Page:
> possible, just not what to do to actually get anything back. There 
> isn't a way to find this out from HTTP automatically,so now you need 
> to read both the site's docs AND the HTTP docs.  APIs can, on the 
> other hand, do this.  Consider OAI-PMH's ListMetadataFormats and SRU's Explain response.
>
> Instead you can have a separate URI for each representation and link 
> them with Link headers, or just a simple rule like add '.json' on the 
> end. No need for complicated content negotiation at all.  Link headers 
> can be added with a simple apache configuration rule, and as they're 
> static are easy to cache. So the server side is easy, and the client side is trivial.
>  Compared to being difficult at both ends with content negotiation.
>
> It can be useful to make statements about the different 
> representations, and especially if you need to annotate the structure 
> or content.  Or share it -- you can't email someone a link that 
> includes the right Accept headers to send -- as in the post, you need 
> to send them a command line like curl with -H.
>
> An experiment for fans of content negotiation: Have both .json and 302 
> style conneg from your original URI to that .json file. Advertise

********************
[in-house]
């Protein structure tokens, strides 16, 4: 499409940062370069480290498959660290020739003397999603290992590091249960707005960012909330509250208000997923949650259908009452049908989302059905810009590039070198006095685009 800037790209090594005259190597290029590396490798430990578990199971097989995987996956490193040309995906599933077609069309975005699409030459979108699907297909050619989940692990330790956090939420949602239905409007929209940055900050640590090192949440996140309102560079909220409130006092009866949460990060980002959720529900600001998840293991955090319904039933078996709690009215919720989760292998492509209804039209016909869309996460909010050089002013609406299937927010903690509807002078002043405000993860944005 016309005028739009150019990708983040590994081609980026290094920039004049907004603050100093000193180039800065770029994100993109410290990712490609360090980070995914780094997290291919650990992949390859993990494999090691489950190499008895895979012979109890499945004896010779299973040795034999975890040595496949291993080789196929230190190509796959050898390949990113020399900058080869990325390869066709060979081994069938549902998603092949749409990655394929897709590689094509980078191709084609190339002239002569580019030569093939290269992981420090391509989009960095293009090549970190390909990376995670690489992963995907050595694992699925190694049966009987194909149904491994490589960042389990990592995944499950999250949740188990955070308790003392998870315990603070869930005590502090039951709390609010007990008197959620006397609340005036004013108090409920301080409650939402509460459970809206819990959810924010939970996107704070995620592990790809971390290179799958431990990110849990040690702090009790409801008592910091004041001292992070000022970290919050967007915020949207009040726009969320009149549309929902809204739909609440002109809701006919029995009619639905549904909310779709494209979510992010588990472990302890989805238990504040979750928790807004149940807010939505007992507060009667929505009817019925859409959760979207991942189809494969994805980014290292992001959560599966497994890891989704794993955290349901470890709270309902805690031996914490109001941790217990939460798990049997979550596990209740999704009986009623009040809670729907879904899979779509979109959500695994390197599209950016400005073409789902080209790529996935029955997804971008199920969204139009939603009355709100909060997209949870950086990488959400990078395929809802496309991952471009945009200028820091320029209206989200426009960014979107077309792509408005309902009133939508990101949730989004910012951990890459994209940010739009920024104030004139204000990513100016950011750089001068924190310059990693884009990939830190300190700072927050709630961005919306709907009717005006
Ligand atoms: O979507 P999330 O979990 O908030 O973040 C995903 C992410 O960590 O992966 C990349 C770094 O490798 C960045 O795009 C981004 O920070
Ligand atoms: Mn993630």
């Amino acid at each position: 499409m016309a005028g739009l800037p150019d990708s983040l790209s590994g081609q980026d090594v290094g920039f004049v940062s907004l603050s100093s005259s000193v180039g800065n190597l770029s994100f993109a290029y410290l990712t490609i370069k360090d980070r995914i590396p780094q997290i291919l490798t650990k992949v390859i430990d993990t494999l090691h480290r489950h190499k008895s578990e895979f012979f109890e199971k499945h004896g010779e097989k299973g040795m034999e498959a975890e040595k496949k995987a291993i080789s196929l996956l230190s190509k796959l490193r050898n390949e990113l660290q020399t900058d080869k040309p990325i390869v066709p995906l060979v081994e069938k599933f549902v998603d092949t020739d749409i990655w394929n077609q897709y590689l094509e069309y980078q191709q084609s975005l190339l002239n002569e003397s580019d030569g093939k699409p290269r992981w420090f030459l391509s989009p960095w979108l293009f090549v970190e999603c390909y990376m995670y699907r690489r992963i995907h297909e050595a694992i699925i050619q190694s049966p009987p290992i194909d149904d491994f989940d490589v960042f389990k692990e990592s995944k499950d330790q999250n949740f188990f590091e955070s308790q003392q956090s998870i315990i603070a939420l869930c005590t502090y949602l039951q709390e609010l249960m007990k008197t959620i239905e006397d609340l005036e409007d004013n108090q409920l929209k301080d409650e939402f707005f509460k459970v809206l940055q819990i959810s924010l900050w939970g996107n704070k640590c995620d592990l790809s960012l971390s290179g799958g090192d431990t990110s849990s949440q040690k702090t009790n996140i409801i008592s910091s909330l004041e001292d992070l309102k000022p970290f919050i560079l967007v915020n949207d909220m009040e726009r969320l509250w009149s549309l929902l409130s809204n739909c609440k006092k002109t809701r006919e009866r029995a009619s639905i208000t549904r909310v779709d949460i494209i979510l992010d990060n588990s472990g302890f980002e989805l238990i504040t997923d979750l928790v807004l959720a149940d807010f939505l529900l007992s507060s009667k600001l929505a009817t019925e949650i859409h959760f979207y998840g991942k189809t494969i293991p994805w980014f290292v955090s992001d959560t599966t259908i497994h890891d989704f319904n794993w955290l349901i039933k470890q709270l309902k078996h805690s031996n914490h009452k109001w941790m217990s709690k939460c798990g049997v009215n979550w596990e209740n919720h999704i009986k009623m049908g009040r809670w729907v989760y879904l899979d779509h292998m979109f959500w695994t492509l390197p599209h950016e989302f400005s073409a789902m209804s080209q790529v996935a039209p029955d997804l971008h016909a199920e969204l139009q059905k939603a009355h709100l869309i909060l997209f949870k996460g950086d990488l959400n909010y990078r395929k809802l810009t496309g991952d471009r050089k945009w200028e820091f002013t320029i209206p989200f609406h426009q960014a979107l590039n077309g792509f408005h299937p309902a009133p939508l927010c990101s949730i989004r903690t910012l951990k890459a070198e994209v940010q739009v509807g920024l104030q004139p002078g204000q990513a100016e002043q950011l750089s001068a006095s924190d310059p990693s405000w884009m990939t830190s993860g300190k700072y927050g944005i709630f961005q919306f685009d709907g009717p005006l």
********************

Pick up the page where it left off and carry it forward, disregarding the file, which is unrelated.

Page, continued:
> both. See how many people do the conneg. If it's non-zero, I'll be 
> extremely surprised.
>
> And a challenge: Even with libraries there's still complexity to 
> figuring out how and what to serve. Find me sites that correctly 
> implement * based fallbacks. Or even process q values. I'll bet I can 
> find 10 that do content negotiation wrong, for every 1 that does it correctly.  I'll start:
> dx.doi.org touts its content negotiation for metadata, yet doesn't 
> implement q values or *s. You have to go to the documentation to 
> figure out what Accept headers it will do string equality tests against.
>
> Rob
>
>
>
> On Fri, Nov 29, 2013 at 6:24 AM, Seth van Hooland <[log in to unmask]>
> wrote:
> >
> > Dear all,
> >
> > I guess some of you will be interested in the blogpost of my 
> > colleague
> and co-author Ruben regarding the misunderstandings on the use and 
> abuse of APIs in a digital libraries context, including a description 
> of both good and bad practices from Europeana, DPLA and the Cooper Hewitt museum:
> >
> > http://ruben.verborgh.org/blog/2013/11/29/the-lie-of-the-api/
> >
> > Kind regards,
> >
> > Seth van Hooland
> > Président du Master en Sciences et Technologies de l'Information et 
> > de la
> Communication (MaSTIC)
> > Université Libre de Bruxelles
> > Av. F.D. Roosevelt, 50 CP 123  | 1050 Bruxelles 
> > http://homepages.ulb.ac.be/~svhoolan/
> > http://twitter.com/#!/sethvanhooland
> > http://mastic.ulb.ac.be
> > 0032 2 650 4765
> > Office: DC11.102
>



--
Richard Wallis
Founder, Data Liberate
http://dataliberate.com
Tel: +44 (0)7767 886 005

Linkedin: http://www.linkedin.com/in/richardwallis
Skype: richard.wallis1
Twitter: @rjw